Philip V (19 December 1683 – 9 July 1746), born Philippe de Bourbon, was King of Spain from 1 November 1700 to his abdication on 15 January 1724. He resumed his reign on 6 September that year, remaining king until his death.
Born as the grandson of Louis XIV of France, Philip was crowned King of Spain following the death of the childless Charles II. With both France and Spain under the leadership of the House of Bourbon, several other European powers feared that the two empires would grow too powerful.
To combat this potential threat, England, the Dutch Republic, Austria and the Holy Roman Empire formed an alliance and declared war on Spain in 1701, starting the War of the Spanish Succession. The war ended with a series of treaties in 1713 and 1714, which saw Philip remain in power of Spain, but losing his claim to the French throne. Philip also kept his title of "Overseas Emperor", although much of the Spanish Empire had been ceded to the British, who were also granted exclusive slave trading rights across Spanish America for the next thirty years.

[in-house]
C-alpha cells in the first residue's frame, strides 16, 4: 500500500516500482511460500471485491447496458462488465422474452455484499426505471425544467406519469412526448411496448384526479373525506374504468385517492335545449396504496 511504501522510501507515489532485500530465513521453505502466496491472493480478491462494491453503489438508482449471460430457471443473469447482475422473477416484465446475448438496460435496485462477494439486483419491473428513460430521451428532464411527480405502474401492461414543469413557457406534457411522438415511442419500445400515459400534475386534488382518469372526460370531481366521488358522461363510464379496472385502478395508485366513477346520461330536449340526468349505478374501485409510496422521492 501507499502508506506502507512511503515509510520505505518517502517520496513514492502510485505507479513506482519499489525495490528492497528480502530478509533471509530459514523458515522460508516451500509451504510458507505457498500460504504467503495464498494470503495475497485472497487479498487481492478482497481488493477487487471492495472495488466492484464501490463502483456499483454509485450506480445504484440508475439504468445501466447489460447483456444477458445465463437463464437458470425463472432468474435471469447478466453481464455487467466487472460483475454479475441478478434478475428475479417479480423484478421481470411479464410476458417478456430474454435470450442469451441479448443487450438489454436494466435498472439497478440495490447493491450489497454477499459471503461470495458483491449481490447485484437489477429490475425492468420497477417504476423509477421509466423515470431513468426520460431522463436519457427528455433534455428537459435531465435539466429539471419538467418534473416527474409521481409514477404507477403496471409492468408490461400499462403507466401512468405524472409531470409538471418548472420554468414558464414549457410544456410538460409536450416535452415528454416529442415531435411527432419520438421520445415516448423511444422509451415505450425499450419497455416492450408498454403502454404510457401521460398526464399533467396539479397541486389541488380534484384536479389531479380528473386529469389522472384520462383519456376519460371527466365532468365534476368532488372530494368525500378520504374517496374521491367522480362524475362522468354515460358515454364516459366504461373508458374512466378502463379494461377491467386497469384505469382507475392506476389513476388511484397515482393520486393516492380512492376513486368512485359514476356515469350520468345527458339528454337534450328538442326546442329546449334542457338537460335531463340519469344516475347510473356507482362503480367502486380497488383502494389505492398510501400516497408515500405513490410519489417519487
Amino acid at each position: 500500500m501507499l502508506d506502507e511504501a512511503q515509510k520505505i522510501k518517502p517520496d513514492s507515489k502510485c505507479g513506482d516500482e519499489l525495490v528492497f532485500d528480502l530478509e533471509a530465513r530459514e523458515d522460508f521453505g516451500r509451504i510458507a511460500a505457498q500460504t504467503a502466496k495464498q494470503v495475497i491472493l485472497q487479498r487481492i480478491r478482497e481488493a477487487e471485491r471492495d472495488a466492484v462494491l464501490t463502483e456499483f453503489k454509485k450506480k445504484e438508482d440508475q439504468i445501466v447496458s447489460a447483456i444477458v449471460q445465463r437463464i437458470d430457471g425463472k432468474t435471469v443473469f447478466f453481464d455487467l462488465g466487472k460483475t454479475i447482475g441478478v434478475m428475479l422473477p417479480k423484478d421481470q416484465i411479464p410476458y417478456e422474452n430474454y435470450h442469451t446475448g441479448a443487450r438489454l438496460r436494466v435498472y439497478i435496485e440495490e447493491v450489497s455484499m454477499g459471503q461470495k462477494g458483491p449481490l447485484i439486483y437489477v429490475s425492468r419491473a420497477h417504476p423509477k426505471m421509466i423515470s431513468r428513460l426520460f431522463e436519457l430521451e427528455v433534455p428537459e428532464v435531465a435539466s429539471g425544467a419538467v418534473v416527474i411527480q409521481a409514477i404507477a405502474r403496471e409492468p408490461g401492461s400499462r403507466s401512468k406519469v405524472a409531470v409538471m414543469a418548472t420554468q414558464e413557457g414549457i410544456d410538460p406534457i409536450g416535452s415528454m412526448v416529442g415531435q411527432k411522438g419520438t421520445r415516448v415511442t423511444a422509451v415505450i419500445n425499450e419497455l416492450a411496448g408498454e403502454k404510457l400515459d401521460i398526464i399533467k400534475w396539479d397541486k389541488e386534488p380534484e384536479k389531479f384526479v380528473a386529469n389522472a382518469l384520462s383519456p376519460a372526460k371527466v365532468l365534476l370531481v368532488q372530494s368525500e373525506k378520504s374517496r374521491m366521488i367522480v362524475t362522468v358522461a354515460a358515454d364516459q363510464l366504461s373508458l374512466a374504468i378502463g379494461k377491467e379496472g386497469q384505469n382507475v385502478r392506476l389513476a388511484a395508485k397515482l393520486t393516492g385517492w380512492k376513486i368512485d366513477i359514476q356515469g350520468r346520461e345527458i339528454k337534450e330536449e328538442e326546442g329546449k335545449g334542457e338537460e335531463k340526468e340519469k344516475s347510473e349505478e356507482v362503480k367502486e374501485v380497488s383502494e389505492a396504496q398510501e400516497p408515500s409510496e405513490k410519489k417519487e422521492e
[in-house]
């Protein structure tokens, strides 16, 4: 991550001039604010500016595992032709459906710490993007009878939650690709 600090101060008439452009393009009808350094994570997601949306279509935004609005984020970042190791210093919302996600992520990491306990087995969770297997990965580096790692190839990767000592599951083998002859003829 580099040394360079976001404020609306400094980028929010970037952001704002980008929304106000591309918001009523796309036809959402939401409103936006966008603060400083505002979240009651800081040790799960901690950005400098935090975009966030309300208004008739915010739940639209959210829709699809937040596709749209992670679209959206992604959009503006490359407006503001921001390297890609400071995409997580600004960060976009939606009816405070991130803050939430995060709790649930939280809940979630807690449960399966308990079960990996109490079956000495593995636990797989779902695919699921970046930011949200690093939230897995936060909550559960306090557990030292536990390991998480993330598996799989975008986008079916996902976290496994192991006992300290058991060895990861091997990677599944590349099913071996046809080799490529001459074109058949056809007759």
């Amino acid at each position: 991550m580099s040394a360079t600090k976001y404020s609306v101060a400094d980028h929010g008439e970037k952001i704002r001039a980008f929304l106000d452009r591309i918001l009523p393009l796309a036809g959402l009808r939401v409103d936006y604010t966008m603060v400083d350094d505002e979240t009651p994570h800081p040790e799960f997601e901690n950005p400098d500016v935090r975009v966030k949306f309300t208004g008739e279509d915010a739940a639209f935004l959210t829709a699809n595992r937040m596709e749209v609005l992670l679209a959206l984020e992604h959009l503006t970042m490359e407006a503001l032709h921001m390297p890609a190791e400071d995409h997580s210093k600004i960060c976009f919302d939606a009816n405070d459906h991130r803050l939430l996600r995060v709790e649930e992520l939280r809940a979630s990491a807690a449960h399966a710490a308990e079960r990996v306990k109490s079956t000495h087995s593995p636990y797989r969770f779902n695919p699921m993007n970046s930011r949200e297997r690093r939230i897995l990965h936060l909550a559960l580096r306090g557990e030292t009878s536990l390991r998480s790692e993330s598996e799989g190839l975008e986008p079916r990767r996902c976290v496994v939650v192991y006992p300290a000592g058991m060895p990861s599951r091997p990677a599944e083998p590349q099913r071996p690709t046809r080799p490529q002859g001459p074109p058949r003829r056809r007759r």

After the war, Philip was in dire need of financial relief. Since Spain had accrued enormous wealth from their gold mines in the Americas during the war, Philip ordered that the treasure be brought back to Spain. Soon after leaving Havana however, the Spanish Treasure Fleet sank off the coast of Florida on 30 July 1715.
Despite these setbacks, the Spanish Empire prospered greatly during the 18th century, with its trading reputation growing steadily under Bourbon leadership, continuing to grow extraordinarily until the 1780s.